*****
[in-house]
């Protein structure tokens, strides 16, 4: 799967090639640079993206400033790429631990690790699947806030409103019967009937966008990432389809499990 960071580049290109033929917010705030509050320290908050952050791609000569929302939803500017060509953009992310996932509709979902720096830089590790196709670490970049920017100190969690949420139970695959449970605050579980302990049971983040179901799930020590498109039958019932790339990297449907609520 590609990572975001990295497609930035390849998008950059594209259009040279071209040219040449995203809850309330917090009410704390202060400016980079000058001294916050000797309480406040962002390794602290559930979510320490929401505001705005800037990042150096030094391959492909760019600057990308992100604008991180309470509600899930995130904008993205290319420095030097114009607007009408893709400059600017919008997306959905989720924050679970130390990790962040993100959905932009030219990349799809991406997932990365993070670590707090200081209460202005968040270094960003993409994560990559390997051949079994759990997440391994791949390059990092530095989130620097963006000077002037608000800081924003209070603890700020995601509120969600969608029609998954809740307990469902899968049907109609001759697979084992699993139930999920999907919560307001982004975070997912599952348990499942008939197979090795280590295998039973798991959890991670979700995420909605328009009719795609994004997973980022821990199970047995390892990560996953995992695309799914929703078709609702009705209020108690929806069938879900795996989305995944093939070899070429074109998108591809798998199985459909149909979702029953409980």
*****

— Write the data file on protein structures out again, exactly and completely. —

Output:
[in-house]
């Protein structure tokens, strides 16, 4: 799967090639640079993206400033790429631990690790699947806030409103019967009937966008990432389809499990 960071580049290109033929917010705030509050320290908050952050791609000569929302939803500017060509953009992310996932509709979902720096830089590790196709670490970049920017100190969690949420139970695959449970605050579980302990049971983040179901799930020590498109039958019932790339990297449907609520 590609990572975001990295497609930035390849998008950059594209259009040279071209040219040449995203809850309330917090009410704390202060400016980079000058001294916050000797309480406040962002390794602290559930979510320490929401505001705005800037990042150096030094391959492909760019600057990308992100604008991180309470509600899930995130904008993205290319420095030097114009607007009408893709400059600017919008997306959905989720924050679970130390990790962040993100959905932009030219990349799809991406997932990365993070670590707090200081209460202005968040270094960003993409994560990559390997051949079994759990997440391994791949390059990092530095989130620097963006000077002037608000800081924003209070603890700020995601509120969600969608029609998954809740307990469902899968049907109609001759697979084992699993139930999920999907919560307001982004975070997912599952348990499942008939197979090795280590295998039973798991959890991670979700995420909605328009009719795609994004997973980022821990199970047995390892990560996953995992695309799914929703078709609702009705209020108690929806069938879900795996989305995944093939070899070429074109998108591809798998199985459909149909979702029953409980």